Tips and resources for designers who really want to learn JavaScript


This was made using JavaScript.

Ah programming. You’re a designer who always wanted to start but you never found the courage. Sure, you know how to write a bit of HTML/CSS. But you know deep down this is not the real deal. Fear not my fellow friends. Here I am going to share some resources to help you learn JavaScript—once and for all. 

A couple of months back, I started learning CoffeeScript in order to create Framer prototypes. (CoffeeScript is a simpler way to write JavaScript and is thus a little simpler to learn, check it out on their website.) More recently, I realised I needed to learn JavaScript for WUT Design, the design and development shop I cofounded. 

A million things will be easier when you know JavaScript. Obviously, you’ll be able to write small programs and you’ll feel great about it. But it’ll also be easier for you to learn node.js (to write server-side code) and Swift (to write iOS apps) and Python (to, you know, take things to another level).  

What about design though?

Knowing how to write simple programs makes you a more rounded, better-equipped designer. You will know more precisely what you can do and what you cannot do. You will help developers understand your work. You’ll win time and gratitude.

 It is like feeling the wood that is going to be the base material for your next piece of furniture. Nobody is asking you to open a woodworking shop. Yet, to better understand it, you still need to feel it.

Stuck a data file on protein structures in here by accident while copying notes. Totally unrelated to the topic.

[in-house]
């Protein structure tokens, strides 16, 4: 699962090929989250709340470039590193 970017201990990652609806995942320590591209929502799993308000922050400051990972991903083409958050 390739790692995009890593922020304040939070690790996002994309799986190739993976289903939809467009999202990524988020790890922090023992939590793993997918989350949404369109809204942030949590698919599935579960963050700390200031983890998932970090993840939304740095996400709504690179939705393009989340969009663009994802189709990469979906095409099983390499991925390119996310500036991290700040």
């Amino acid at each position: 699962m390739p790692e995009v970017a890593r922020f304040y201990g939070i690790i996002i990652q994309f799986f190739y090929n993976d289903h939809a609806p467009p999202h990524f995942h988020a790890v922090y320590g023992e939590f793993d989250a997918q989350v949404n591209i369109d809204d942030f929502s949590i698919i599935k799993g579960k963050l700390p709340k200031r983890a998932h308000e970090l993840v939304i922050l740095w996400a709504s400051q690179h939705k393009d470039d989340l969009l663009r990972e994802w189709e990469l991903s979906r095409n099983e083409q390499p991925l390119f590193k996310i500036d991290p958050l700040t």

Convinced? Good. 

Alright, for some tips: 

  • Build something. Only building something useful or fun will motivate you enough to withstand the simultaneous feelings of joy and pain that come from learning how to write programs. Don’t count on Codecademy, etc., to learn. Do you have a unique twist on the sempiternal todo list? Did you always dream about creating a Twitter bot? Project-oriented learning will yield far more fruitful result than theoretical learning. The best combination? Read a bit, then work. Rinse, repeat, you’ll get better in no time. 
  • Don’t copy and paste the code, write it. You will obviously use code that was written by other peeps. You’ll be tempted to copy and paste but this will not help. When you write the code, you feel that you’re actually doing something. This will fuel both motivation and understanding.
  • Break your program into small bits with pen and paper. This is not something I read very frequently but it was super useful for me. When you want to write an app, break down the idea in small bits. It’ll help you organise your work and measure progress. 

And now, here are a few resources:

  • The Mozilla Developer Network. Forget about W3Schools. Read anything and everything on MDN. They have awesome introductory sections. The reason MDN is good is because it’s a wiki. Anyone with better knowledge can update the page and give better information.  
  • Eloquent JavaScript. It’s a great introductory book on JavaScript that also lays out some fundamentals of programming. Sometimes, the writing is poetic. Consume it!
  • Google + StackOverflow. Here’s a killer combo for you. Never hesitate to google your way out of your problem. Try to use the most precise vocabulary for your request and you will most probably find a relevant StackOverflow thread. 
  • JSFiddle. Want to quickly write a program and don’t want to upload it to your server? JSFiddle is here for you. Run your program, tidy it up and iterate with this superb service. 
  • The Chrome Dev Tools. Download Chrome and open the dev tools by pressing CTRL+CMD+J. You’ll have a console and everything you need to inspect your code. 

If I’m missing something, tell me @usabbag.

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